My mum said that there were so many people already on the ship but more were still scrambling to get on board. The Navy Commander was on board the ship my parents had scrambled onto. He also had his family on board, but what people weren’t aware of, was that the ship wasn’t working – people just scrambled on board any ship, they were desperate to leave Saigon. The Navy Commander and his team worked to get the engine started. My mum said that luckily, they were able to fix the ship’s engine and when it started, everyone cheered! My mum said she didn’t know how many people were on the ship, she guessed hundreds! She said they all sat with their legs crossed and drawn up to their chests. My mum also had me on her lap so it was very uncomfortable and cramped. In hindsight, my mum now realises that she had to escape without her extended family anyway, to give her immediate family a chance of survival.

fall-of-saigon_refugees scramble on board ships that will evacuate them

Refugees scrambling on board a ship that will evacuate them – image

When the ship left the dock, my mum said that everyone thought that the ship was going from one side of the Mekong River to the other – like a ferry service. Little did they realise that it was going out to sea. My mum said that the captain of the ship used a black tarpaulin to cover and hide the crowds of people on the ship on the top deck so that it would not be suspected of anything other than a Navy ship. This way, when communist helicopters flew overhead, they would not see the people crowded on board. Most people were taking a chance by getting on this ship. They felt it was better to take a chance to escape even if it meant drowning. People thought it would be better to die in the river than live under communist rule.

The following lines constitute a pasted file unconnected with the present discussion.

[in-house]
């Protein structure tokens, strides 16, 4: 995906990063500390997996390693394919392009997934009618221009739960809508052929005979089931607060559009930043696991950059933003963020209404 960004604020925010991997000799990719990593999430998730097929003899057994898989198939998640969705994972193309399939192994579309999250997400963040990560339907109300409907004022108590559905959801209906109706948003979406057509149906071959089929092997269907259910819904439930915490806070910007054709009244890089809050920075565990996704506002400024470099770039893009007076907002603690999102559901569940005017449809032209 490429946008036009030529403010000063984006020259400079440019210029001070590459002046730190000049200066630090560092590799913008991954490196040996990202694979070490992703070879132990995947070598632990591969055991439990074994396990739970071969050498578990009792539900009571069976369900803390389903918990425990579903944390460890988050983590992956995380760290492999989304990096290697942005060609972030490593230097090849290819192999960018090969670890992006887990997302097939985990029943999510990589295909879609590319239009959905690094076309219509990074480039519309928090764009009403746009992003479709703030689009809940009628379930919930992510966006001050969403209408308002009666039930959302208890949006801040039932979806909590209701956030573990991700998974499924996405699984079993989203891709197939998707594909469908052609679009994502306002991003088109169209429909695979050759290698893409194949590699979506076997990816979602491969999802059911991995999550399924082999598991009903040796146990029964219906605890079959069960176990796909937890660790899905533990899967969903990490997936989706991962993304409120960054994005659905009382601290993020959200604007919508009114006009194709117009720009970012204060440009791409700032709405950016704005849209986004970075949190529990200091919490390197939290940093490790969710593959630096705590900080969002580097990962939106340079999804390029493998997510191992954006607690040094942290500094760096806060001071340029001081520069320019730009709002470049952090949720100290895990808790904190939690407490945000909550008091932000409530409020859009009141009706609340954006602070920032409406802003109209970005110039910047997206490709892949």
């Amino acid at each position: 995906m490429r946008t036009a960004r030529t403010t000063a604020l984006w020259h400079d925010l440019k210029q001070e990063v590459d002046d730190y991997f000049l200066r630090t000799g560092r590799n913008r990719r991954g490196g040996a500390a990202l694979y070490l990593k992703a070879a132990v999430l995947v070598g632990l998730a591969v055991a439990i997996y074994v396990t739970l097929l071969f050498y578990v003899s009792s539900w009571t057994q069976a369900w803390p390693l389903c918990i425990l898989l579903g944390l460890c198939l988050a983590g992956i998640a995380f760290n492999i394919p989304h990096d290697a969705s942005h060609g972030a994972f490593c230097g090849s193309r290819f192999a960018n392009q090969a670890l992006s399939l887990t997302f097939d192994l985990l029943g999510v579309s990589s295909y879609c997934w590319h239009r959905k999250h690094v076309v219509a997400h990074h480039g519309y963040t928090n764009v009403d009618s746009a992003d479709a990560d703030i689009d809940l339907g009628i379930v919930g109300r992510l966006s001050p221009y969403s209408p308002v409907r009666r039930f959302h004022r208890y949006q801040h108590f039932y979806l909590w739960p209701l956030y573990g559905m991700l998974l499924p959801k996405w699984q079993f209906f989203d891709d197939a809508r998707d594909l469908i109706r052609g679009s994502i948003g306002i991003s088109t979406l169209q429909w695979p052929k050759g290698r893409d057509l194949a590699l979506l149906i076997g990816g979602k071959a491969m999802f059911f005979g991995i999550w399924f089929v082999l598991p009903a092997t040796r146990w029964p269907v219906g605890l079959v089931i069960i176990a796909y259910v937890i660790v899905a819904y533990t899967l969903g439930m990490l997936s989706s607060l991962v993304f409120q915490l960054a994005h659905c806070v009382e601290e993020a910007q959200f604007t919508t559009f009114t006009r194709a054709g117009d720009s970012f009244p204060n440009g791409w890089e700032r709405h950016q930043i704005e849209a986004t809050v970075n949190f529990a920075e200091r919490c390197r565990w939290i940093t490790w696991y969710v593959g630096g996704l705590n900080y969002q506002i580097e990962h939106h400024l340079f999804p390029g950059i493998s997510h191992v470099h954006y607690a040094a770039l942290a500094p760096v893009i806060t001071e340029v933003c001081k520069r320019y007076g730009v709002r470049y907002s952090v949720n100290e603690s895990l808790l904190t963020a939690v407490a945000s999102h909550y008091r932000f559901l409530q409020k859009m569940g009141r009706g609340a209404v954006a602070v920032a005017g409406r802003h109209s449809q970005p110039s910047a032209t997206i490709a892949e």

My mum said that after some time, people heard that they were at open sea. The Navy ship rescued a lot of fishing boats that had fled to sea. My mum said at one point, there were so many people on board that the ship was taking on water. All able men had to bail out the water. During the course of the journey, my mum said that they were allowed to quickly stretch their legs then crouch back into position so everyone could fit. Each family was given a handful of rice as all other food and water had been depleted. The only water that became available after the fresh water ran out was sea water. My mum said so many people got very sick and everyone became quite smelly. Their clothes had turned black due to the dirt and grease on the ship. She said that she remembers people would go around and touch you on the shoulder and if you made no noise, you were thought to be dead. When this happened, my mum said people were thrown overboard so there would be more space on board the ship. My mum said she was tapped on the shoulder and asked if she was still alive. My mum answered ‘Yes’. She did not want to be thrown overboard.

This is the beginning of the journey for my parents and I – this is our story. I will continue the story once I have finished editing the next part of our journey. It’s an amazing story and not unlike other refugees at the time. I’m glad to finally be documenting this for my own benefit as well as my daughter’s. I hope it sparks curiosity to find out your story so you are able to share it with friends and loved ones too.